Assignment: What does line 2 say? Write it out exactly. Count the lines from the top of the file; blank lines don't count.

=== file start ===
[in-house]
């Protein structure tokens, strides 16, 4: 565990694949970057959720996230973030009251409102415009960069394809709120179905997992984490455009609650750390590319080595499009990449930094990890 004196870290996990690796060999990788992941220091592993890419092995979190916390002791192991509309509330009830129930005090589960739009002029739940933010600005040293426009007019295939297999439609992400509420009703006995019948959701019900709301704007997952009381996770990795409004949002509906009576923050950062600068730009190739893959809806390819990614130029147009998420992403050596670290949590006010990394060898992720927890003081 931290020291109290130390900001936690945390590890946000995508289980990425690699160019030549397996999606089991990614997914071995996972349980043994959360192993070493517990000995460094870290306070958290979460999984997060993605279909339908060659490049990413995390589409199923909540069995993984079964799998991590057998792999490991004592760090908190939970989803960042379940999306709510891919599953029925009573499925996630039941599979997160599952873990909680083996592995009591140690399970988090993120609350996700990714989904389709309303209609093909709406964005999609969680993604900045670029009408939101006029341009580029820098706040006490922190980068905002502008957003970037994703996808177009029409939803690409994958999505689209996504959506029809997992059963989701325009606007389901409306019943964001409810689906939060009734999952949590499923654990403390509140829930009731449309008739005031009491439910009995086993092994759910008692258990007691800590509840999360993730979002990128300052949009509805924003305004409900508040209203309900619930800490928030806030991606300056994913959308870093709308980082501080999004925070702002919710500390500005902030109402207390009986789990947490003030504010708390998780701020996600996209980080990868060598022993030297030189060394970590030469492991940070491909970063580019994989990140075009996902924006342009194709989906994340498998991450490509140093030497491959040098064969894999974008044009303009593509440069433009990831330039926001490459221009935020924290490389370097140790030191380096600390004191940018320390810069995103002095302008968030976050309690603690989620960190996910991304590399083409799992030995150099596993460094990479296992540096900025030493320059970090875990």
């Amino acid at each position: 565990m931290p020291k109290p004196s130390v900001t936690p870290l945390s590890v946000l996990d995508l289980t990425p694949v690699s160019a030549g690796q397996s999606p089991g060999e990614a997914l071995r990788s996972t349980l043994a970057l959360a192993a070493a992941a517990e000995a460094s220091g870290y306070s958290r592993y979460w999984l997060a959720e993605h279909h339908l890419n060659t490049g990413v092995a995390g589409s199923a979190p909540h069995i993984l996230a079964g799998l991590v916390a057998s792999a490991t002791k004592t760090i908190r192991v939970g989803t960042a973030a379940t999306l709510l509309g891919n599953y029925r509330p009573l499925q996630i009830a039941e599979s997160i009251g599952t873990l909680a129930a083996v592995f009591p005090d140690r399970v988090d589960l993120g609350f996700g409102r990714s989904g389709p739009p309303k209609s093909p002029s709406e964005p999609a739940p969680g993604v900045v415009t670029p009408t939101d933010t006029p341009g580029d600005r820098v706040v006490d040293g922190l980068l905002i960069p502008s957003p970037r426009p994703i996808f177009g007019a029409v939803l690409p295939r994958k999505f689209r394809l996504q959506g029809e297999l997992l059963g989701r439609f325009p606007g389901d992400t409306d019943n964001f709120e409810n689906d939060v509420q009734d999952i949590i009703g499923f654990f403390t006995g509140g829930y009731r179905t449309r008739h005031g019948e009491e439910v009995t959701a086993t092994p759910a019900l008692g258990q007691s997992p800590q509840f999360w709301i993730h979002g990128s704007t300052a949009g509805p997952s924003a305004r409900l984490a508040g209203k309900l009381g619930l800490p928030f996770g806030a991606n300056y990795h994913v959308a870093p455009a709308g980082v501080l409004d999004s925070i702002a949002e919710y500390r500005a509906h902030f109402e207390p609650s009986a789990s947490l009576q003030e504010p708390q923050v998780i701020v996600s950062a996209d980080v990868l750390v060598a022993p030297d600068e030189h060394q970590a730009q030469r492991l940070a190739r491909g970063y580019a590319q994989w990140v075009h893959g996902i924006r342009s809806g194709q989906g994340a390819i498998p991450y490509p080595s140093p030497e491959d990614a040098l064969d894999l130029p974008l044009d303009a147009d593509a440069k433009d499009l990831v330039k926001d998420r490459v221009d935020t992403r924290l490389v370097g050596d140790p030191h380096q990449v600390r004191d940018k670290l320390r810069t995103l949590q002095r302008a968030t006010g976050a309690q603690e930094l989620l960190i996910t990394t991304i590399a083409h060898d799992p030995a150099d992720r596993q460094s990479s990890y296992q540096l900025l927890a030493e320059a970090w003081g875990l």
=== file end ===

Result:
């Protein structure tokens, strides 16, 4: 565990694949970057959720996230973030009251409102415009960069394809709120179905997992984490455009609650750390590319080595499009990449930094990890 004196870290996990690796060999990788992941220091592993890419092995979190916390002791192991509309509330009830129930005090589960739009002029739940933010600005040293426009007019295939297999439609992400509420009703006995019948959701019900709301704007997952009381996770990795409004949002509906009576923050950062600068730009190739893959809806390819990614130029147009998420992403050596670290949590006010990394060898992720927890003081 931290020291109290130390900001936690945390590890946000995508289980990425690699160019030549397996999606089991990614997914071995996972349980043994959360192993070493517990000995460094870290306070958290979460999984997060993605279909339908060659490049990413995390589409199923909540069995993984079964799998991590057998792999490991004592760090908190939970989803960042379940999306709510891919599953029925009573499925996630039941599979997160599952873990909680083996592995009591140690399970988090993120609350996700990714989904389709309303209609093909709406964005999609969680993604900045670029009408939101006029341009580029820098706040006490922190980068905002502008957003970037994703996808177009029409939803690409994958999505689209996504959506029809997992059963989701325009606007389901409306019943964001409810689906939060009734999952949590499923654990403390509140829930009731449309008739005031009491439910009995086993092994759910008692258990007691800590509840999360993730979002990128300052949009509805924003305004409900508040209203309900619930800490928030806030991606300056994913959308870093709308980082501080999004925070702002919710500390500005902030109402207390009986789990947490003030504010708390998780701020996600996209980080990868060598022993030297030189060394970590030469492991940070491909970063580019994989990140075009996902924006342009194709989906994340498998991450490509140093030497491959040098064969894999974008044009303009593509440069433009990831330039926001490459221009935020924290490389370097140790030191380096600390004191940018320390810069995103002095302008968030976050309690603690989620960190996910991304590399083409799992030995150099596993460094990479296992540096900025030493320059970090875990």